Tensions between Harry, Duke of Sussex, and the British royal household were revealed in a UK court on Thursday as he challenged a decision over his protective security.
Prince Harry is bringing legal action in the High Court over a decision to not allow him to pay for police protection for himself and his family while in the UK.
He is challenging the February 2020 decision of the Executive Committee for the Protection of Royalty and Public Figures (Ravec) that he would no longer be given the “same degree” of personal protective security when visiting.
“He didn't know at that stage that the royal household was involved at all … he was told it was an independent decision,” Shaeed Fatima QC, for the duke, told the court.
She also said there were “significant tensions” between Prince Harry and Queen Elizabeth II's private secretary, Sir Edward Young, at that time.
In written arguments, Ms Fatima said Prince Harry was not given a “clear and full explanation” of the composition of Ravec or that those involved in its decision-making included the royal household.
Ms Fatima said he was denied the opportunity to make representations directly to Ravec and was “materially prejudiced” because “among other things, his offer to pay (for security) was not conveyed to Ravec before the decision was made”.
“He does not know what else — as communicated by him to the royal household — was not fully/timeously conveyed to Ravec,” she said.
“He was deprived of the opportunity to comment on the appropriateness of Ravec's process (and) the involvement of certain individuals in the Ravec process before the decision being made.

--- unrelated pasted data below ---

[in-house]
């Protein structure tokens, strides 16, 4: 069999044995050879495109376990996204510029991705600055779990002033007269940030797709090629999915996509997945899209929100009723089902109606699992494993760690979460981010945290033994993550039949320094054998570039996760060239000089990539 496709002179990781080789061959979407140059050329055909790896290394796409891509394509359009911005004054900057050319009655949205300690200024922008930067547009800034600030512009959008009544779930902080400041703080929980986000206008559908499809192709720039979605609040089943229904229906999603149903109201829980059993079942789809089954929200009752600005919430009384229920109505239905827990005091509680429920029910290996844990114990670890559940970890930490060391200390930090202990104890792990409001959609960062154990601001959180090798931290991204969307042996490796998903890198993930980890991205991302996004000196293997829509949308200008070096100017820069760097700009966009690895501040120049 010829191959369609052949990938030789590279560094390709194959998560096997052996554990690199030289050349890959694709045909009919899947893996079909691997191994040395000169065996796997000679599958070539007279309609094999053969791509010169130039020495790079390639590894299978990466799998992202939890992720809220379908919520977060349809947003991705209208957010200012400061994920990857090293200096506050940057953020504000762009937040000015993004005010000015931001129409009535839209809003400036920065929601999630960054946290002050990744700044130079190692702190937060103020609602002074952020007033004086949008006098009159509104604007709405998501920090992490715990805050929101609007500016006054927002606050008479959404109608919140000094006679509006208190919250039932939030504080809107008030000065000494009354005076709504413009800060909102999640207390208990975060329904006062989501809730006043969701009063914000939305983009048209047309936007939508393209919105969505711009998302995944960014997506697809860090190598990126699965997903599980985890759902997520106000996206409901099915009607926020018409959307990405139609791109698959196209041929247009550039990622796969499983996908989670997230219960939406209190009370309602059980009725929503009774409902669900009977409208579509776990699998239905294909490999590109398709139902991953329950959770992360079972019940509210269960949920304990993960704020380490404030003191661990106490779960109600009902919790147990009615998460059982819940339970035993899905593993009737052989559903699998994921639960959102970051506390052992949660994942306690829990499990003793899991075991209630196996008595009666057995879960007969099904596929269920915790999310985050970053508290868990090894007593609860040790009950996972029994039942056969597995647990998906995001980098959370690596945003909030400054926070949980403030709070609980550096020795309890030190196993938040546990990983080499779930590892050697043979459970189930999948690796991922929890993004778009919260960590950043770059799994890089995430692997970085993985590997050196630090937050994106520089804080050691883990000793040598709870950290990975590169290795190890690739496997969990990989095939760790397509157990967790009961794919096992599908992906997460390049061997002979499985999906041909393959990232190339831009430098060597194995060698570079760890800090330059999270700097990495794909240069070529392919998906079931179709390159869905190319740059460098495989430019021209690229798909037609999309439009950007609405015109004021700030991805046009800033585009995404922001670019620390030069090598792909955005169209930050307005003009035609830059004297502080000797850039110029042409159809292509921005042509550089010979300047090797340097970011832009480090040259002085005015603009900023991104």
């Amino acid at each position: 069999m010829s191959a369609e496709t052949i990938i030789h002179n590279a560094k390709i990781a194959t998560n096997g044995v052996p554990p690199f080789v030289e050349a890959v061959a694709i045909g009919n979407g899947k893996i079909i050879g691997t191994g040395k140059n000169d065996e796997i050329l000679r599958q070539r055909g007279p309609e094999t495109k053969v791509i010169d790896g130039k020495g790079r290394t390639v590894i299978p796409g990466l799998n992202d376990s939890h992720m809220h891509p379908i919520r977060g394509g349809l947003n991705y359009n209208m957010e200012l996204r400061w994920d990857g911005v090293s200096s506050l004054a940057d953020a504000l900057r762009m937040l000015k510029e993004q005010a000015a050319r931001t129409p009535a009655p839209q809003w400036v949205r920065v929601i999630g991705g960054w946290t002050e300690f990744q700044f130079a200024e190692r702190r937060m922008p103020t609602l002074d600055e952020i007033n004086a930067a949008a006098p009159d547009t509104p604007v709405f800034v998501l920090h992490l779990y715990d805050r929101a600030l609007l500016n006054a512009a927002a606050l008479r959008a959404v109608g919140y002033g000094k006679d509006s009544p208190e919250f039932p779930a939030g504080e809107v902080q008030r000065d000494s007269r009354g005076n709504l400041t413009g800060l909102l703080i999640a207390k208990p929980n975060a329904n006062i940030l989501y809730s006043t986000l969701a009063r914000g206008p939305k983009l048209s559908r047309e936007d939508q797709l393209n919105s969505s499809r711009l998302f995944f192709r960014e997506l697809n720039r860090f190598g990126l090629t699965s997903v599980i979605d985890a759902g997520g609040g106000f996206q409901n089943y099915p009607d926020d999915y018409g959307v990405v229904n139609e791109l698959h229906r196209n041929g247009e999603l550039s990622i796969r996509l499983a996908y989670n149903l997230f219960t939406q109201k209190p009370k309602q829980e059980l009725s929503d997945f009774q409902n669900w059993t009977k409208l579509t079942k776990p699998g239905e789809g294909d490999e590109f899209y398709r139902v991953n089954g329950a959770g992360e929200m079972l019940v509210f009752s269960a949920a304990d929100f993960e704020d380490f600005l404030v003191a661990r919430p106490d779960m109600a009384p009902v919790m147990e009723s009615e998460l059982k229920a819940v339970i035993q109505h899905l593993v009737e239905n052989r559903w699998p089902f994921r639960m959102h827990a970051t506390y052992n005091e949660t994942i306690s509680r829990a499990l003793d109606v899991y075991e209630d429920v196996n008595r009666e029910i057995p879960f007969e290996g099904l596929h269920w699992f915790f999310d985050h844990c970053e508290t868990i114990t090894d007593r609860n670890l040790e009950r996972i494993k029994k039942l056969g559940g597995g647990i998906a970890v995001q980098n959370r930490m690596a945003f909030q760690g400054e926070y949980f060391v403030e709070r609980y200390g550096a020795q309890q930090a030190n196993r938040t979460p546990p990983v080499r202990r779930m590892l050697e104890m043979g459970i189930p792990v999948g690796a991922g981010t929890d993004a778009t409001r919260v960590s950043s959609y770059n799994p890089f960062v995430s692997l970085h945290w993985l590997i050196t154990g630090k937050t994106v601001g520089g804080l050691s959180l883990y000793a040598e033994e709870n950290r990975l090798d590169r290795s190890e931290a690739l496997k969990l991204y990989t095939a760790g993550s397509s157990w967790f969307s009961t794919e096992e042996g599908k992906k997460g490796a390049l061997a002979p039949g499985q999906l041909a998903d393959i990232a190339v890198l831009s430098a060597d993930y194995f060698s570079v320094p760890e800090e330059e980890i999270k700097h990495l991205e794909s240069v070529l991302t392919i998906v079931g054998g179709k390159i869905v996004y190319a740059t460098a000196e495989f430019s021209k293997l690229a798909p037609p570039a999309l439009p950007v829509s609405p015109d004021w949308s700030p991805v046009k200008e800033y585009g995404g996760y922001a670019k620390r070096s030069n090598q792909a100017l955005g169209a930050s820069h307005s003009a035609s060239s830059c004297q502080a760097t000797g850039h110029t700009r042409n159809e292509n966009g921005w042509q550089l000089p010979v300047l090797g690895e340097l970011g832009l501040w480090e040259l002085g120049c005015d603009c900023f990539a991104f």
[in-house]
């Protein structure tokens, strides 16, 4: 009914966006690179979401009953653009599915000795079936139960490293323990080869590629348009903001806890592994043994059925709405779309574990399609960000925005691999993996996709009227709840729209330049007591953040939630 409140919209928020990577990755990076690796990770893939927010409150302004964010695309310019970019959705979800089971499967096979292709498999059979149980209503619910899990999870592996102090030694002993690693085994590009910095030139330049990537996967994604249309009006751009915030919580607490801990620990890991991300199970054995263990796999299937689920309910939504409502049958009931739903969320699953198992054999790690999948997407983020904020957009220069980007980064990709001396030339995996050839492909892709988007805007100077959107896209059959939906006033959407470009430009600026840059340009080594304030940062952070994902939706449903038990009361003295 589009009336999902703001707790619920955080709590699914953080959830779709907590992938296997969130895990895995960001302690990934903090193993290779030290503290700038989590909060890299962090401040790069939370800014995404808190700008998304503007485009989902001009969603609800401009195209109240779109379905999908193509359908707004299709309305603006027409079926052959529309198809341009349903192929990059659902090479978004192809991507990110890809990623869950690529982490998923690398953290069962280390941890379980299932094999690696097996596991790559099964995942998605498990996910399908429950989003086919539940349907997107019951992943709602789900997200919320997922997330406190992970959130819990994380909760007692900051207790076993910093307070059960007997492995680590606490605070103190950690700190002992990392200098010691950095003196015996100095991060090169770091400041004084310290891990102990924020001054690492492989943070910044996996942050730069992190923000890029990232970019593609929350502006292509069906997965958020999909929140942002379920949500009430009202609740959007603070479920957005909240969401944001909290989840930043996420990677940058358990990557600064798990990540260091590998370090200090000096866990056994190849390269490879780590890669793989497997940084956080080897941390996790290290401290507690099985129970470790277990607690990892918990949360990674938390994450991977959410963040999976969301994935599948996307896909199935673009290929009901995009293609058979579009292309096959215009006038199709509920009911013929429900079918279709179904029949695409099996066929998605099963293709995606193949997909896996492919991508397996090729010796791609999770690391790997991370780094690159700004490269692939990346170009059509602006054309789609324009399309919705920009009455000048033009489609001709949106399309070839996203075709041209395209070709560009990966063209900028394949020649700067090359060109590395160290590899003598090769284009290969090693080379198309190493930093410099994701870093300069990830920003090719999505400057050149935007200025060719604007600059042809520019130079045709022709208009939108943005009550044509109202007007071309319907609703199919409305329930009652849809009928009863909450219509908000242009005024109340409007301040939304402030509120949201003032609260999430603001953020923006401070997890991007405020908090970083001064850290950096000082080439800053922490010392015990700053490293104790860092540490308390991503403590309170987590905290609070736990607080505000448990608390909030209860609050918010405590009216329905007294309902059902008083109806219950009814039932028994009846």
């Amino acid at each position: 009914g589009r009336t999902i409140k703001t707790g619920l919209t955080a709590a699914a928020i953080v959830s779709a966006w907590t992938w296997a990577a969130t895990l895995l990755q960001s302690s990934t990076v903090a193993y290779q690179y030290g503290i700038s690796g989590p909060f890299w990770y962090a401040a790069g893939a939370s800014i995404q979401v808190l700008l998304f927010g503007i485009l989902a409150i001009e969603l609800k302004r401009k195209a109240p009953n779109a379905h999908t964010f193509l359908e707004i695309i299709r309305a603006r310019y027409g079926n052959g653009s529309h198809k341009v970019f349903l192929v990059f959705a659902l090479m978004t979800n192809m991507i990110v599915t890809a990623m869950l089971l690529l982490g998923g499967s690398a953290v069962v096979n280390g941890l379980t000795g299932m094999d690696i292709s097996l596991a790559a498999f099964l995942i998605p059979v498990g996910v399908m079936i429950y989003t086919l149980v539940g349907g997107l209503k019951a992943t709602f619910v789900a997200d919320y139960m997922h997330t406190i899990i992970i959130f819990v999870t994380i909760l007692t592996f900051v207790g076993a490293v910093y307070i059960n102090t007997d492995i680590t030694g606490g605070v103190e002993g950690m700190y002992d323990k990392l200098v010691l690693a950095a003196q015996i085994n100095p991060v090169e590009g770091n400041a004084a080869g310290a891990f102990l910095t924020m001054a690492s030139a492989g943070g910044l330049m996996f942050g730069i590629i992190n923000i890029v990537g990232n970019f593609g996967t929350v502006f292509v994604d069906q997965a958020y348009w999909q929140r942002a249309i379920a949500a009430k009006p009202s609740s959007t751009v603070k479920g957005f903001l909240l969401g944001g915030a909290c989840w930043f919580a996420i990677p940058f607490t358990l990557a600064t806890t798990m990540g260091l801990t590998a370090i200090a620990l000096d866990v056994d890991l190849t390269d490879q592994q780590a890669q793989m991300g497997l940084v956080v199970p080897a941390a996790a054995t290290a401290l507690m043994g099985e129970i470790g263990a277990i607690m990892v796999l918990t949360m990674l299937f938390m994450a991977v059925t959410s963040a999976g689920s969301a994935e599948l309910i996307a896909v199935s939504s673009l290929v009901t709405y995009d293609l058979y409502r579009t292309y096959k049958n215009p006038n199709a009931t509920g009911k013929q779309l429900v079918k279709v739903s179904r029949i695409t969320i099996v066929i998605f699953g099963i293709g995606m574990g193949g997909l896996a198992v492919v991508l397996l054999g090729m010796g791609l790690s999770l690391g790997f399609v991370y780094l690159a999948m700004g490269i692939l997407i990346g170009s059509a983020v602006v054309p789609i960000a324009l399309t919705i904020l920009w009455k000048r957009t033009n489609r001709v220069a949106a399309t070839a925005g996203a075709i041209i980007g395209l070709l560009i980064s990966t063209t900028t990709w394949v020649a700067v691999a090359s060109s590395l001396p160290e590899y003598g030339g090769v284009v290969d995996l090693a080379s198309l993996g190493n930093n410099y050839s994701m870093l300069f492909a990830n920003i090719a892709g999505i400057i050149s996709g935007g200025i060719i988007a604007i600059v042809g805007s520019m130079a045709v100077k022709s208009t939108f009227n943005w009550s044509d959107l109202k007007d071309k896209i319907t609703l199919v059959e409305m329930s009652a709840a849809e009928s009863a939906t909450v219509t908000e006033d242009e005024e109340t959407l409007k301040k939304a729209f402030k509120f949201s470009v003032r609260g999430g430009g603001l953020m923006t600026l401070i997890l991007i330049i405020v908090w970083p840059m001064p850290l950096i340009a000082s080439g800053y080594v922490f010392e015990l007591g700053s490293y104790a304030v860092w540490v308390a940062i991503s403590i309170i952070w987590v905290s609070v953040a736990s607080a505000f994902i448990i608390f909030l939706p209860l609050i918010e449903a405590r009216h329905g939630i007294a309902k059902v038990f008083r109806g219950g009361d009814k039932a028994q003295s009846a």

“It is arguable that, if there had been a fair process, Ravec would or could have reached a different decision.”
Lawyers for the UK's Home Office say Ravec was entitled to reach the decision it did, which is that the duke's security arrangements will be considered on a “case by case” basis, and argue that permission for a full judicial review should be refused.
Sir James Eadie QC, representing the Home Office, said in written arguments that any tensions between Prince Harry and royal household officials are “irrelevant” to his change in status.
“In his skeleton, the claimant now refers to objections he might have made to any role being played by officials of the royal household in Ravec's decision-making — apparently because of personal tensions he felt with them,” he said.
“But there is no bias challenge and any such tensions are irrelevant to the undisputed fact of the claimant's change in status which led to the decision of Ravec.
“The inability of the claimant even now to explain how a process of representations could or would have assisted is striking.”
Sir James also said there is “no basis for the court to conclude that it would be anything other than highly likely” that allowing Prince Harry to make representations to Ravec before the decision was made “would not have led to that decision being substantially different, or even at all different”.
The duke's legal team are seeking to argue that the security arrangements set out in a letter from Ravec, and their application when he visited the UK in June 2021, were invalid owing to “procedural unfairness” because he was not given an opportunity to make “informed representations beforehand”.
The duke said he wants to bring his children to visit from the US, but he and his family are “unable to return to his home” because it is too dangerous, a representative previously said.
Prince Harry's lawyers are asking Mr Justice Swift to grant permission for a full judicial review of the Home Office's decision.